As far as you could see, among the endless lines of tents and waving standards, the broad maidan* was alive with foot battalions at drill, horse regiments at field exercise, and guns at practice — they were all uniformed and in perfect order, that was the shocking thing. Black, brown, and yellow armies in those days, you see, might be as brave as any, but they didn’t have centuries of drill and tactical movement drummed into ’em, not even Zulus, or Ranavalona’s Hova guardsmen. That was the thing about the Khalsa: it was Aldershot in turbans. It was an army. (Flashman and the Mountain of Light, p.58, Fontana Paperback edition, 1991)
tells us that constraints and barriers which stand in the way of merit are a problem since they favour the incompetent. Simple merit was the organising principle of the Kalsa as this passage (Wikipedia) shows:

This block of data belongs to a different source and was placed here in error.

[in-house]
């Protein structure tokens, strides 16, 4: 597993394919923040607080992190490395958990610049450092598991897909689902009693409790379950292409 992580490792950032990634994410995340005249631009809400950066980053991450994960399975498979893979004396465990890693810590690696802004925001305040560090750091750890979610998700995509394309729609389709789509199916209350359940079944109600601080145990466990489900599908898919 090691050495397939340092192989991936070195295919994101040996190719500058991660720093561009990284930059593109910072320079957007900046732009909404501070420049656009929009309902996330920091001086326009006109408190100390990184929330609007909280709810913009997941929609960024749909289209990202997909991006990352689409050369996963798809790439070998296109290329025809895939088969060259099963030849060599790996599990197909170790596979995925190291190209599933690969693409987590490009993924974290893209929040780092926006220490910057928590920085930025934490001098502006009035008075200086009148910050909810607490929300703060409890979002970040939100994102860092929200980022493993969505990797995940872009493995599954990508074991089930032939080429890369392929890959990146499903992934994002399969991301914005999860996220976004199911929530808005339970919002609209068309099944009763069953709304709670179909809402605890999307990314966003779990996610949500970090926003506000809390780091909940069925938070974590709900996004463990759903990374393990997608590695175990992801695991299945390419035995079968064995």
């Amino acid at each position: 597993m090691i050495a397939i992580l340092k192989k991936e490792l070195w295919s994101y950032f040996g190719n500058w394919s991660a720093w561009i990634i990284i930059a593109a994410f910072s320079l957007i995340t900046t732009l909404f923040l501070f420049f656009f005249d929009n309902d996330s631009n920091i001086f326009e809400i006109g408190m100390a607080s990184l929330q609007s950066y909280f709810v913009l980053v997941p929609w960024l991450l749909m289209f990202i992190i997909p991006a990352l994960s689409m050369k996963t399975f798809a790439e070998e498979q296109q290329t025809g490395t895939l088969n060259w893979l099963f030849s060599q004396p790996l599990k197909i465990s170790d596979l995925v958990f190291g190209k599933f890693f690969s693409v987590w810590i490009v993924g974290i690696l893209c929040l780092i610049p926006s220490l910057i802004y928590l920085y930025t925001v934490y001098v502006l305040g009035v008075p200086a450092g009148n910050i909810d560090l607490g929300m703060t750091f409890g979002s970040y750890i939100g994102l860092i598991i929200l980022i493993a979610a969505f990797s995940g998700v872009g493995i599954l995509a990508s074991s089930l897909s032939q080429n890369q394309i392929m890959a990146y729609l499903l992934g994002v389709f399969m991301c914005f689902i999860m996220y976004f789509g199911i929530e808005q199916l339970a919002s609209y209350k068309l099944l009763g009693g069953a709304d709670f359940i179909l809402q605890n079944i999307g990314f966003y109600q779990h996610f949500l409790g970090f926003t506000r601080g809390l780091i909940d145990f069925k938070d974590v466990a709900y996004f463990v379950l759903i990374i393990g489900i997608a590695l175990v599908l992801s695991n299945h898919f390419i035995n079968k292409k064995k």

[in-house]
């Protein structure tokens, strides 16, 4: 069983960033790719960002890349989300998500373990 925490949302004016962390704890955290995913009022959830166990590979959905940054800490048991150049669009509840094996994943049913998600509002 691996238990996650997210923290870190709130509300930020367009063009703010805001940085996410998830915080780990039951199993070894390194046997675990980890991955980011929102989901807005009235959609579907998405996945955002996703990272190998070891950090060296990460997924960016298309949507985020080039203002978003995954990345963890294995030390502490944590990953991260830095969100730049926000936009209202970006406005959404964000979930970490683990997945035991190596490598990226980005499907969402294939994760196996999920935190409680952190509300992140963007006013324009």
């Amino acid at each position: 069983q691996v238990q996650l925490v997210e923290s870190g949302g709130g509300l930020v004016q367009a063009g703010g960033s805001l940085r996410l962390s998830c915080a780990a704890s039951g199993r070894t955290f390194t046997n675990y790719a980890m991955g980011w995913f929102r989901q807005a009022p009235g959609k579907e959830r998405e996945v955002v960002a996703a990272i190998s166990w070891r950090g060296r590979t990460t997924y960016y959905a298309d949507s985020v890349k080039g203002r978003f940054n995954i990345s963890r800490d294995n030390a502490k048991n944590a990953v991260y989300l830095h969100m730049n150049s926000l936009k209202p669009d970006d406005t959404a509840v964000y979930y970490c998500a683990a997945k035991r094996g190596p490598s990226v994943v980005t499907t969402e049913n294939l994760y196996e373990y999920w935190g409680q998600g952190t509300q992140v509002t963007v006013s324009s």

The Sikh Army was strongly Punjabi with a predominantly Sikh and Hindu cadre but also had a significant multi-religious component made up from other parts of the Punjabi people: different religious backgrounds: Muslim, Hindu, Sikh and different tribal backgrounds: Pashtuns, Dogras, Khatris, Jatts, Nepalis and European mercenaries. A promotion to a higher military rank was based on military skill, not hereditary background, so was a classic meritocracy.
Competence then adds value providing merit can shine through irrational nonsense.